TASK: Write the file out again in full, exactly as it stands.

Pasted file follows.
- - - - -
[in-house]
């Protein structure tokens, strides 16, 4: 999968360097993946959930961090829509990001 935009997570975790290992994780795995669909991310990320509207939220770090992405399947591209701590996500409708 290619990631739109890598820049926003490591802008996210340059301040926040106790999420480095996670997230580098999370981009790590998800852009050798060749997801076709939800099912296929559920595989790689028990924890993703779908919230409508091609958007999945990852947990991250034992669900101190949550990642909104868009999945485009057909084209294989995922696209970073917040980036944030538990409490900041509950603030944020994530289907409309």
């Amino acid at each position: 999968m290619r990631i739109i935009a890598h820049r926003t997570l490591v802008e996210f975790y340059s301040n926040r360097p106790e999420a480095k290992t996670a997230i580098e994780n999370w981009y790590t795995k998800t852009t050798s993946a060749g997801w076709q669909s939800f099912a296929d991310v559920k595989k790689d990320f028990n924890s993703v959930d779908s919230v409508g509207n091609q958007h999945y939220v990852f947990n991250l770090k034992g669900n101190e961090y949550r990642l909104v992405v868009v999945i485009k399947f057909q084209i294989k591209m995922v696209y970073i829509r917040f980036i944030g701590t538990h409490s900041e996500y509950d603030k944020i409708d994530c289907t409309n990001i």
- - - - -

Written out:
[in-house]
């Protein structure tokens, strides 16, 4: 999968360097993946959930961090829509990001 935009997570975790290992994780795995669909991310990320509207939220770090992405399947591209701590996500409708 290619990631739109890598820049926003490591802008996210340059301040926040106790999420480095996670997230580098999370981009790590998800852009050798060749997801076709939800099912296929559920595989790689028990924890993703779908919230409508091609958007999945990852947990991250034992669900101190949550990642909104868009999945485009057909084209294989995922696209970073917040980036944030538990409490900041509950603030944020994530289907409309």
């Amino acid at each position: 999968m290619r990631i739109i935009a890598h820049r926003t997570l490591v802008e996210f975790y340059s301040n926040r360097p106790e999420a480095k290992t996670a997230i580098e994780n999370w981009y790590t795995k998800t852009t050798s993946a060749g997801w076709q669909s939800f099912a296929d991310v559920k595989k790689d990320f028990n924890s993703v959930d779908s919230v409508g509207n091609q958007h999945y939220v990852f947990n991250l770090k034992g669900n101190e961090y949550r990642l909104v992405v868009v999945i485009k399947f057909q084209i294989k591209m995922v696209y970073i829509r917040f980036i944030g701590t538990h409490s900041e996500y509950d603030k944020i409708d994530c289907t409309n990001i």